What are Adaptogens?

What are Adaptogens?

As the name suggests, adaptogens are herbs or mushrooms that help our body and mind adapt depending on our emotional or physical surroundings. So in theory, adaptogens are meant to calm us in times of stress or give us energy when we are feeling lethargic. The term ‘adaptogen’ was introduced into scientific literature by Russian toxicologist Nikolay Lazarev in 1957. It refers to ‘substances that increase the state of non-specific resistance to stress’. They're thought to stimulate our body's stress-protection response and help its systems return to a balanced state called "homeostasis." (1)

Despite their role in herbal medicine, formal research into the benefits of adaptogens only began during the Second World War. Nations were under pressure to find something that gave their fighters an edge over their enemies. Drugs and other methods were able to stimulate the body and mind to help it survive in situations of intense or prolonged stress. A lot of the early research around how these plants support our bodies’ various systems was done in Cold War Russia (2). The extent of the research carried out was enormous, with 1009 studies (primarily pharmacological and clinical) published in 1982 (3).

What does adaptogenic mean?

As previously mentioned, 'adaptogenic' means that these natural substances can help us adapt to our physical or mental state. Technically, the scientific definition of an adaptogenic is a nontoxic substance and especially a plant extract, that is able to increase the body's ability to resist the damaging effects of stress and promote or restore normal physiological functioning (4).

How do adaptogens work?

Dr. Brenda Powell, co-medical director of the Center for Integrative and Lifestyle Medicine at the Cleveland Clinic’s Wellness Institute says that, “Adaptogens tweak hormone production and physiological responses to stress to ensure that your body, and your mind, function as they should.” Adaptogens relieve stress by modulating the release of stress hormones from the adrenal glands (5).

What are the benefits of adaptogens?

Given that the Russian military deemed adaptogens to be beneficial to their soldiers, adaptogens are pretty hardy when it comes to helping the brain deal with stress. In non-scientific terms, adaptogens decrease our sensitivity to stress receptors which results in ‘protecting’ the mind from the feeling of stress and instead, gives us a prolonged stimulatory effect (6). As biological response modifiers (BRMs), adaptogens restore the body’s immune function and help the body adapt to different stressors.

Examples Adaptogenic Foods

Well, where to start! There are at least 70 types of herbal plants that are considered adaptogens, or adaptogenic foods. Some have been used in traditional Eastern medicine for centuries and have had many studies undertaken on them to assess their adaptogenic powers!

Here are a few adaptogens that are linked to stress relief:


This evergreen shrub grows in India, the Middle East, and regions of Africa. Early research suggests it may also help against aging, anxiety, and other conditions. You can find organic Ashwagandha supplements here. If you want to know more about the amazing benefits of Ashwagandha, you can read our blog on The Complete Guide to Ashwaghanda.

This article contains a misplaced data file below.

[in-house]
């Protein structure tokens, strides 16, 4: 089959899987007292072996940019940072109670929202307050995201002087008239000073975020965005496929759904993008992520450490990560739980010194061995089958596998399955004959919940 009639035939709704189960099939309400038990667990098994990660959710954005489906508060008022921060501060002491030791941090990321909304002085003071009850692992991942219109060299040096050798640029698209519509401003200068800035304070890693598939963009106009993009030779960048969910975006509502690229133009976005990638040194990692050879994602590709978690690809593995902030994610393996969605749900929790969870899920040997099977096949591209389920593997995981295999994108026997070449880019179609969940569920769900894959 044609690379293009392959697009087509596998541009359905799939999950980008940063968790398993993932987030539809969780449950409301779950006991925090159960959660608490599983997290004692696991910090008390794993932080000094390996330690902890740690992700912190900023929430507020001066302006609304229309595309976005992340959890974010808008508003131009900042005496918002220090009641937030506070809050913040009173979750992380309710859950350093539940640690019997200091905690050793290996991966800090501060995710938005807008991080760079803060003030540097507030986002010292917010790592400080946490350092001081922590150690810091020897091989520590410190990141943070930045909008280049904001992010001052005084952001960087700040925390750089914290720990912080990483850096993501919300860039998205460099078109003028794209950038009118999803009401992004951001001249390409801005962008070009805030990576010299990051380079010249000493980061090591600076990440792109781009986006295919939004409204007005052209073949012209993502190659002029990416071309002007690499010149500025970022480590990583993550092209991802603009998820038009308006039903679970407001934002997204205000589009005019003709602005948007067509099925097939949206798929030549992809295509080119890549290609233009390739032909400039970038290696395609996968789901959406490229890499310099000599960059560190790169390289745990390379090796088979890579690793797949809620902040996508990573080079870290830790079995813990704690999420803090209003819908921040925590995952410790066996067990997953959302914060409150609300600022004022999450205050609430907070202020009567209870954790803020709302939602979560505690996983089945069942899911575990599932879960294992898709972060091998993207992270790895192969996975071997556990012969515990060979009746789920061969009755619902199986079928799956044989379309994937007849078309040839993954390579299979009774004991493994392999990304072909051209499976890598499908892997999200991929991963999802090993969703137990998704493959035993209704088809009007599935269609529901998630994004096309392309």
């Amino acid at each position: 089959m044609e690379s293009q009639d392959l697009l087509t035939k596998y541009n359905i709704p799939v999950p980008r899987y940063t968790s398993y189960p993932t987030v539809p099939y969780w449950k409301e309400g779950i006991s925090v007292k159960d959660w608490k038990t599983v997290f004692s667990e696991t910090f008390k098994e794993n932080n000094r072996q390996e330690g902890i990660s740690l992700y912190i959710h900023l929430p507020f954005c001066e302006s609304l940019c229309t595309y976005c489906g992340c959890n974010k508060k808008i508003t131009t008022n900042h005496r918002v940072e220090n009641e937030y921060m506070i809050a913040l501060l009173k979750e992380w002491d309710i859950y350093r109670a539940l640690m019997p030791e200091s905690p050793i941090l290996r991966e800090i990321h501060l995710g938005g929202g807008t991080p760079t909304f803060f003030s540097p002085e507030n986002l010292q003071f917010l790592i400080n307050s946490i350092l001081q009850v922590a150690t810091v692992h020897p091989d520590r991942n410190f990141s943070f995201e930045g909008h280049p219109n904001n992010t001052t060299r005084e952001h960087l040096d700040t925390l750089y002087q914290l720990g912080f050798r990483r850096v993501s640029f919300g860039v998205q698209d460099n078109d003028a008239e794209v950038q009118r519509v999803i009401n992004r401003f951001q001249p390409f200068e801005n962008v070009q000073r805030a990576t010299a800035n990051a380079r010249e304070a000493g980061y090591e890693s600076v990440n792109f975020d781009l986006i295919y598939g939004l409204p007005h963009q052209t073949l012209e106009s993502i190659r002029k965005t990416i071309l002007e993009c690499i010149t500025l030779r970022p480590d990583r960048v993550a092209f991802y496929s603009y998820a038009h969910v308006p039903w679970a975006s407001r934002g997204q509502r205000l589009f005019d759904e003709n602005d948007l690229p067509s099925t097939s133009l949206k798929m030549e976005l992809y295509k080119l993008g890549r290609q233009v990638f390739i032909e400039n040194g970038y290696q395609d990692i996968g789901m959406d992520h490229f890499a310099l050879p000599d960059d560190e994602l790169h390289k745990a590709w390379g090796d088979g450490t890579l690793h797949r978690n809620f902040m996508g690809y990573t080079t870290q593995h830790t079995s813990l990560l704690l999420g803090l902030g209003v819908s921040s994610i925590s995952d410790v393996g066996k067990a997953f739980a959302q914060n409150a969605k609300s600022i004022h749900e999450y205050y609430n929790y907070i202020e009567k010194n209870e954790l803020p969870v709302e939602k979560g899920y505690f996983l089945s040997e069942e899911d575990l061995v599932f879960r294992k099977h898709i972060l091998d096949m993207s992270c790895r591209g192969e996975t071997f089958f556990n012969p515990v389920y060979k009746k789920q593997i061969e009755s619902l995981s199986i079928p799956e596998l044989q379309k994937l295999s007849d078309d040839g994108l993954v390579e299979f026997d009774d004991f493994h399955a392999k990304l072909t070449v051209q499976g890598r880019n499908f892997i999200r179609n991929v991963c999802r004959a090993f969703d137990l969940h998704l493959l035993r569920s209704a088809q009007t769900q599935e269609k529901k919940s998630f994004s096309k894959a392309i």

Tulsi (holy basil)

Sometimes called “the queen of herbs,” this fragrant plant comes from India and grows in other areas of Asia. In traditional medicine, it's used for everything from coughs and colds but in the Western world, this has been used as one of the best stress-fighting adaptogens, frequently used for ‘calming a busy mind (7).


You might already know about this popular herb, which may boost your body's immune system and help combat feelings of anxiety. We offer a popular form of Ginseng called Korean Ginseng, and you can buy German Pharma Panax Ginseng.  

Rhodiola rosea L

This high-altitude shrub grows in arctic and mountainous parts of North America, Europe, and Asia. Some studies suggest that as well as helping with stress, fatigue and anxiety, it may also have anti-aging and cancer-fighting effects.


This plant has been a staple of traditional Chinese medicine for a long time. It’s usually used along with other herbs to treat problems like hay fever and to boost the immune system.

How to take adaptogens?

Advocates of adaptogens usually suggest that you use them to support your mental health through tough times rather than using them constantly. If you’re looking for a straight dose of herbs, you can sip adaptogen teas or to add adaptogens to the foods you’re already eating, you can buy pre-mixed powder, like the spices or herbs you can buy in a supermarket, to spice up everything from smoothies to soups to salad dressings.

Do adaptogens have side effects?

The broad nature of adaptogens make it difficult to know which herbs, plants or supplements are right for you. Powell says there’s little evidence to suggest that adaptogens can cause side effects or health problems, although, like any plant, they can be allergenic. It’s also worth noting that many adaptogens have interactions with other medications so, seek advice before adding them to your routine., But use them correctly, and they have been scientifically proven to help combat the feelings of stress and anxiety (8,9).

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